Throughout the course of the nineteenth century, Britain acted as a safe European refuge for political exiles fleeing repression on the continent. Some of those who entered the country had no doubts about Britain’s reputation for tolerance. Peter Krotopkin, the Russian anarchist, described the Union Jack as ‘the flag under which so many refugees, Russian, Italian, French, Hungarian and of all nations, had found asylum’ (quoted Holmes, 1988, p. 405). This idea of nineteenth-century tolerance towards newcomers finds support in an editorial in The Times of 19 January 1858, which declared: ‘Every civilised people on the face of the earth must be fully aware that this country is the asylum of nations, and that it would defend the asylum to the last drop of its blood.’ These assertions receive backing from the fact that between 1826 and 1848, and 1850 and 1905, Britain did not implement any statutory restrictions upon the entry of aliens (Porter, 1979, pp. 1–11). An explanation of this state of affairs might stress two facts. First, the underlying prosperity of the Victorian period. Second, the relatively small numbers of refugees involved.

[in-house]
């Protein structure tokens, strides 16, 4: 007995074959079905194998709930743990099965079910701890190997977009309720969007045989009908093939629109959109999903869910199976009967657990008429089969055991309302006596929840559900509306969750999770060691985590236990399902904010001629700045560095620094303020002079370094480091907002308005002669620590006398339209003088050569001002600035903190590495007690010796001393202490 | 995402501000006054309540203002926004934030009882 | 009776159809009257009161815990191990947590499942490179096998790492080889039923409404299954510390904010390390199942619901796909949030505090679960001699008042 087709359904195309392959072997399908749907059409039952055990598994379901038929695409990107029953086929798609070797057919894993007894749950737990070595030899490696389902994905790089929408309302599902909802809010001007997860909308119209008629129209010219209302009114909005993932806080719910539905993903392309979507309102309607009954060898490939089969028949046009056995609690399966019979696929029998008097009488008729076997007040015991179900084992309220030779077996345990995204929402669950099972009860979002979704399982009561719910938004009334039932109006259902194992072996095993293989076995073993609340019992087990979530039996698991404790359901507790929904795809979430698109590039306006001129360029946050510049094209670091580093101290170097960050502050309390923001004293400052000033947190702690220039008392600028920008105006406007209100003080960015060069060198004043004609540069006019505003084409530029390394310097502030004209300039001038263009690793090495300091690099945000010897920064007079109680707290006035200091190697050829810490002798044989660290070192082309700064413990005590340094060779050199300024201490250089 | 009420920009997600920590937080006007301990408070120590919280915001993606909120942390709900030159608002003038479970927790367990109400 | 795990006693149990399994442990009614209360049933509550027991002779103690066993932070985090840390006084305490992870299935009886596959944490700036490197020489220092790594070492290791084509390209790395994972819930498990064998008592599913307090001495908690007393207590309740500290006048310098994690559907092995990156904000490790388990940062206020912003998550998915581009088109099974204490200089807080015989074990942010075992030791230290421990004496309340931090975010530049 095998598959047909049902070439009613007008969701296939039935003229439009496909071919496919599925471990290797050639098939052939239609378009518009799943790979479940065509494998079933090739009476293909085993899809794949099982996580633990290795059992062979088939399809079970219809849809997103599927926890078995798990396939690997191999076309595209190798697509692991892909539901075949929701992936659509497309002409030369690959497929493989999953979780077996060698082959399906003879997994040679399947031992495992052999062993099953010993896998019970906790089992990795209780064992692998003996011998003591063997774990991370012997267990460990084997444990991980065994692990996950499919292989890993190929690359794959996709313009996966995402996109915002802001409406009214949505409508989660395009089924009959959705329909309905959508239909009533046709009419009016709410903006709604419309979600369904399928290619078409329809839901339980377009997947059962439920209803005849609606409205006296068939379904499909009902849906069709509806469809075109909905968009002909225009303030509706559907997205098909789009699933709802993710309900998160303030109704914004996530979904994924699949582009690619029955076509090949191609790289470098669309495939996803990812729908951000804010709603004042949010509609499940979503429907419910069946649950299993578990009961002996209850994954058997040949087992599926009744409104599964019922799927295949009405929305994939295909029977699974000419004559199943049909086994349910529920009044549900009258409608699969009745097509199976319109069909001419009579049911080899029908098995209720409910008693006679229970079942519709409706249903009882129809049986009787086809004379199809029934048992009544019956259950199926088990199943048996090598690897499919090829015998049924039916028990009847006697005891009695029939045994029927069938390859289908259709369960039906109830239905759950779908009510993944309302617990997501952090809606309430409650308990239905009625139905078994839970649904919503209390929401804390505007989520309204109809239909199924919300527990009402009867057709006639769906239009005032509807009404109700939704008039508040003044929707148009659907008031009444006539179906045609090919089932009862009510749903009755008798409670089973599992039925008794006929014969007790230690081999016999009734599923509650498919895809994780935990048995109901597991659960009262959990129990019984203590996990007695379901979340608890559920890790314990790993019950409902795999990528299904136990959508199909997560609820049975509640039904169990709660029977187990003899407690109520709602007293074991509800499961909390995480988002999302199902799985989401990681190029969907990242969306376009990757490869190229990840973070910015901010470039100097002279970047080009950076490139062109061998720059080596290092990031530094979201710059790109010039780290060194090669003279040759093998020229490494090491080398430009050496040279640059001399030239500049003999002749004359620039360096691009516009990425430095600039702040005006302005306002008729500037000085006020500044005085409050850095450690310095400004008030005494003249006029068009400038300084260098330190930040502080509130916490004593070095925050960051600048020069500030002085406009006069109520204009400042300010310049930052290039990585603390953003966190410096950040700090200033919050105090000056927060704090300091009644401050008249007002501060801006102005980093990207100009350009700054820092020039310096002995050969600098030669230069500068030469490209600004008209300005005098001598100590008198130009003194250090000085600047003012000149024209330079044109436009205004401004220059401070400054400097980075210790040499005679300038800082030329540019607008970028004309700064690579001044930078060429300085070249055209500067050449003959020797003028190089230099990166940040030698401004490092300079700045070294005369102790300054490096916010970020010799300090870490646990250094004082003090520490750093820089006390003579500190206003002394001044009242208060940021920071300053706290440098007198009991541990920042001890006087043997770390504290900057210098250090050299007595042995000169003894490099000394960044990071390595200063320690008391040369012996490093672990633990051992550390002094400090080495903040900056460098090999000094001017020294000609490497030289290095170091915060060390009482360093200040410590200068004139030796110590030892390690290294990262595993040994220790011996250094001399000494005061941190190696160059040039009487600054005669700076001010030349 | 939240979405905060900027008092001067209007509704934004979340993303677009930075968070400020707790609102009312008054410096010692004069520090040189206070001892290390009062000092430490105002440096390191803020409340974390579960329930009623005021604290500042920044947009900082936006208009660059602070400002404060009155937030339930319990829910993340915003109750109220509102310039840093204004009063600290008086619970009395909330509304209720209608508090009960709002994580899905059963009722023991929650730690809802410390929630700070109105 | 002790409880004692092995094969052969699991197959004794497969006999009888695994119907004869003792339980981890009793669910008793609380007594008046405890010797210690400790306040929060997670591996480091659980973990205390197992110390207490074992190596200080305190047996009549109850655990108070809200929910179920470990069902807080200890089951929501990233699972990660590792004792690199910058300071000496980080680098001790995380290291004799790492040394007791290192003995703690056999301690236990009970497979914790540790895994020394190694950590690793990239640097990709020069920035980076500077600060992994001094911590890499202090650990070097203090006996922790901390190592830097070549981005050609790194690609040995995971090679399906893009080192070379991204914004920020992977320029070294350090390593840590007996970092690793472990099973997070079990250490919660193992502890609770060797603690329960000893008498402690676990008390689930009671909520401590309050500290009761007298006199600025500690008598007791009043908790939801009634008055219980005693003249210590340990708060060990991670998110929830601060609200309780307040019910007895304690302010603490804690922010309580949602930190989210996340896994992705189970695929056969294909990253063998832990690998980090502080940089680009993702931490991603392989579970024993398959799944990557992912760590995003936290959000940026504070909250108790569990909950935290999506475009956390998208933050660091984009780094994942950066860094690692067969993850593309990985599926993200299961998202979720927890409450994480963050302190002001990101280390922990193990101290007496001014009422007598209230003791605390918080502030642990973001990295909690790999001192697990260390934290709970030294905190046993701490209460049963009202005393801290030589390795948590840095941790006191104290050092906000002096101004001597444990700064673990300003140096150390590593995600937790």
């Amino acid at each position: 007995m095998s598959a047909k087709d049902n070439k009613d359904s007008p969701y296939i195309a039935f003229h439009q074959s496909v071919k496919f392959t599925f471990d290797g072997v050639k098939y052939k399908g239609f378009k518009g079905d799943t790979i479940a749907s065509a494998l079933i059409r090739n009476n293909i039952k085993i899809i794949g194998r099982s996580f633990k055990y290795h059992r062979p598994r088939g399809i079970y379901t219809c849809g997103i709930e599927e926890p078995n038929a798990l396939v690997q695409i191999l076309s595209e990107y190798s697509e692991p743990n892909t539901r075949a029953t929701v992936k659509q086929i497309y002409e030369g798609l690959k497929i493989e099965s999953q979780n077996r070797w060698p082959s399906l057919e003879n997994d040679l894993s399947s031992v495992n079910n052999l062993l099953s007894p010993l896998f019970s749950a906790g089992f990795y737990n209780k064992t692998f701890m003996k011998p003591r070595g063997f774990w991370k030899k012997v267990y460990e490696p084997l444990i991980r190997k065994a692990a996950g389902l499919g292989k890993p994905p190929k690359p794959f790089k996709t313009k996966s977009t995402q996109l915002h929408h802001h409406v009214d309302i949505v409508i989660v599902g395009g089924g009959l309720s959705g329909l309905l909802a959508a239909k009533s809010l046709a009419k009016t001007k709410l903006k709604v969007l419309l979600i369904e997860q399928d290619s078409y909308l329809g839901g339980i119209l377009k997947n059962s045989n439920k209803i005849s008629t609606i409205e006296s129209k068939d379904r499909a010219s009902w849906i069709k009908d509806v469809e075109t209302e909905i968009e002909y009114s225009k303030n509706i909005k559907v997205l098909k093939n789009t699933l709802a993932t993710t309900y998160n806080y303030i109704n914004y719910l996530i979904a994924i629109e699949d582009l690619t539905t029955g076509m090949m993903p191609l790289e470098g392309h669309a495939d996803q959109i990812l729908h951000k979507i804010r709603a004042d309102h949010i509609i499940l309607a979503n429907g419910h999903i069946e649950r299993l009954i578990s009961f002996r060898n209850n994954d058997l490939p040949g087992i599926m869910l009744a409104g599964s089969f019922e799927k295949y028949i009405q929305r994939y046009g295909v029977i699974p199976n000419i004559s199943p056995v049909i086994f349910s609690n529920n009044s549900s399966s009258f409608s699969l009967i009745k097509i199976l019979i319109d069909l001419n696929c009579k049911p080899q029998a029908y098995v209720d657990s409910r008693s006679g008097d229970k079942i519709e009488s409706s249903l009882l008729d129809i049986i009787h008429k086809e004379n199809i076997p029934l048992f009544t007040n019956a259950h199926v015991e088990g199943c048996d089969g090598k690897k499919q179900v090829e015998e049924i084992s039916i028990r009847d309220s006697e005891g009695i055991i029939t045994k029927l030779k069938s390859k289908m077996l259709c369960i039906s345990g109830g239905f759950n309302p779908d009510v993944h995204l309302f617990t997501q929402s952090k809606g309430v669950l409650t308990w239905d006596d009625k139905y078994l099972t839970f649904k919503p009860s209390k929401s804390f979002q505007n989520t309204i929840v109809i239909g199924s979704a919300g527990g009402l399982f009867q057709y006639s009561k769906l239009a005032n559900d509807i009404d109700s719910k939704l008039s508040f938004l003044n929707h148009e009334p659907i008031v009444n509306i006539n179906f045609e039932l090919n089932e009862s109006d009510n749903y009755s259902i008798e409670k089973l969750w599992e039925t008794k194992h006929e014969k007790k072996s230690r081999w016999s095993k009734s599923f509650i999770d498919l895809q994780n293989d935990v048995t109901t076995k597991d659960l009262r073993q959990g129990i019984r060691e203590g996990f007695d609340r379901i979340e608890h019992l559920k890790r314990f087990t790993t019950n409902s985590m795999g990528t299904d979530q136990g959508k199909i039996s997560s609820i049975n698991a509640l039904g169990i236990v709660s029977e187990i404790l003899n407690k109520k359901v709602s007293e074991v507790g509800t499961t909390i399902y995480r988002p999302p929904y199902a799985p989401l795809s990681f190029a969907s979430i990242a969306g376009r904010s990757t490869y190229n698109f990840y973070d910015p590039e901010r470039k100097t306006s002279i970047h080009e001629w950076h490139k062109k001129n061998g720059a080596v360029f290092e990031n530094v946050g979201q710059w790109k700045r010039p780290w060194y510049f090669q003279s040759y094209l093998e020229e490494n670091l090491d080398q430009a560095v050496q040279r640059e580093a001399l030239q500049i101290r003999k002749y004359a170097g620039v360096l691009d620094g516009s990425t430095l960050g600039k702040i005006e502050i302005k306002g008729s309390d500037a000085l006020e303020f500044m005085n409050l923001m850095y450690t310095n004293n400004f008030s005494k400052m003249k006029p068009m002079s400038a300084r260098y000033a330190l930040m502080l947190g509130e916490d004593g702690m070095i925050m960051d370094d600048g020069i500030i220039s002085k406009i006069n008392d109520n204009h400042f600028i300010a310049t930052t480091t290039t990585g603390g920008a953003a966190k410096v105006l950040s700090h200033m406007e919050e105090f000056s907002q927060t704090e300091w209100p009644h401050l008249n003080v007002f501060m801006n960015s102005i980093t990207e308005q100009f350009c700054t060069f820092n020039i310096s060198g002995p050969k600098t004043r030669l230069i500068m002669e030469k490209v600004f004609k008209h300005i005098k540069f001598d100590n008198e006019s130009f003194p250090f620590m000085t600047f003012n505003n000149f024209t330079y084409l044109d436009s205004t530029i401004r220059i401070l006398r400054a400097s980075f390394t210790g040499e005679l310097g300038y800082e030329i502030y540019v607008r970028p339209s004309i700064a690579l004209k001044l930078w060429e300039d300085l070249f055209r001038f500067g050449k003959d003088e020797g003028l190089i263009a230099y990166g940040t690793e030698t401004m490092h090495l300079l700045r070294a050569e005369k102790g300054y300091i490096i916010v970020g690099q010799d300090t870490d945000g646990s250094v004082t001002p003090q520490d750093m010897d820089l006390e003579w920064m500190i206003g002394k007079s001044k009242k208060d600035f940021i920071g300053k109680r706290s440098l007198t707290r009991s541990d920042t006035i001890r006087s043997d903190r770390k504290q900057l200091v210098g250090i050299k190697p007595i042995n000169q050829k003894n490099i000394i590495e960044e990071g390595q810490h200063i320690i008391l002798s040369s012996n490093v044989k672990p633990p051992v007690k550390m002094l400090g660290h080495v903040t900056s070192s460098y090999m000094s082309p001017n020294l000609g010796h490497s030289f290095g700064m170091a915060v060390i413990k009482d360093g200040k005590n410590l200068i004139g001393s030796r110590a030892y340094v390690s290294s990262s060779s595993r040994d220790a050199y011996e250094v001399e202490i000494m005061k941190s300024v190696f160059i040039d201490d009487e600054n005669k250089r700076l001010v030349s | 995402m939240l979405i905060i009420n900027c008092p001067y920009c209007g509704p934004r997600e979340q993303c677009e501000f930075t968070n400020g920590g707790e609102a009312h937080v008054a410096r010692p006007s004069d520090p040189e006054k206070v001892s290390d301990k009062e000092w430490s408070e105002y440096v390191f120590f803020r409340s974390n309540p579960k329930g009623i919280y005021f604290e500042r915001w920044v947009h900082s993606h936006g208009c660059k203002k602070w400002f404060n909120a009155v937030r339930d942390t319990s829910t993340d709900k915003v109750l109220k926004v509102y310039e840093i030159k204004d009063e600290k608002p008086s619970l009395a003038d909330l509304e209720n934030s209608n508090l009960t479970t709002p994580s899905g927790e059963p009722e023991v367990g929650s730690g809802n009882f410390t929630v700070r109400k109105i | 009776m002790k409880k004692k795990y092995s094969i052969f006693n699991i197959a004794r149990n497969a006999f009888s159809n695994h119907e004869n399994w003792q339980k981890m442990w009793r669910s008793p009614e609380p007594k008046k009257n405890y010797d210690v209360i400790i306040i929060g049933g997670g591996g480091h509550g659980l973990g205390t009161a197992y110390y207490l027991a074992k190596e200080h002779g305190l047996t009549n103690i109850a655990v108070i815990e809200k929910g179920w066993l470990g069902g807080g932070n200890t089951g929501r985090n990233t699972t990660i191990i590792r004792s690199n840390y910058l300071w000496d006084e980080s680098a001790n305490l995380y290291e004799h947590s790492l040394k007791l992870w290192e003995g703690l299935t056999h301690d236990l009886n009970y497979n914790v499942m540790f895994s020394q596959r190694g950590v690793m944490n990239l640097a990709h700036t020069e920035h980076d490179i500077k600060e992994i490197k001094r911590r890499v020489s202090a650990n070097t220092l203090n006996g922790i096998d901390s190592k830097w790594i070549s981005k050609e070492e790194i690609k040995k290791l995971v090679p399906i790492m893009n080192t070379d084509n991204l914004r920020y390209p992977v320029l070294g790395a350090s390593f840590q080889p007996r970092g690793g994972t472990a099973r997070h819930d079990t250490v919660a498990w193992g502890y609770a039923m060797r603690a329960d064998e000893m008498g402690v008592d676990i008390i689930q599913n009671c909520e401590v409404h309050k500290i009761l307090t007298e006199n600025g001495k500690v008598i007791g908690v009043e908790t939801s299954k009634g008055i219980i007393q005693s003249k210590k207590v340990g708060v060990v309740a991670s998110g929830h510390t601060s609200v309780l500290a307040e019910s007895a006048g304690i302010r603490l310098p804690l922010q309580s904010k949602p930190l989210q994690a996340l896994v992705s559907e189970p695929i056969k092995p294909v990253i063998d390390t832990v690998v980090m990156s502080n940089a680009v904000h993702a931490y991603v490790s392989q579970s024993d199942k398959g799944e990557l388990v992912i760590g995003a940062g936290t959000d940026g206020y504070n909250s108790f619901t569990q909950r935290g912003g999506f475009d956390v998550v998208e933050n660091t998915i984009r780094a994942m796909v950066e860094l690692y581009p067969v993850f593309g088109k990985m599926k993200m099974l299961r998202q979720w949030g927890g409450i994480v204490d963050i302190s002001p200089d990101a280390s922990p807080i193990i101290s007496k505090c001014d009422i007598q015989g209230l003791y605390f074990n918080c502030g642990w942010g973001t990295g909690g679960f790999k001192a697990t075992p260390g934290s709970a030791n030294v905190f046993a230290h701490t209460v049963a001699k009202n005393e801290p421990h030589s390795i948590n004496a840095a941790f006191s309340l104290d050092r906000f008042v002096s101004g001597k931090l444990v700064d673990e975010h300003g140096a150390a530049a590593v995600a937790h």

- Large Influx
- Major Influx
- Statutory Restriction
- Political Refugee
- Enthusiastic Reception
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© 1993 Refugee Studies Programme
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Panayi, P. (1993). Refugees in Twentieth-century Britain: A Brief History. In: Robinson, V. (eds) The International Refugee Crisis. Palgrave Macmillan, London. https://doi.org/10.1007/978-1-349-12054-3_7
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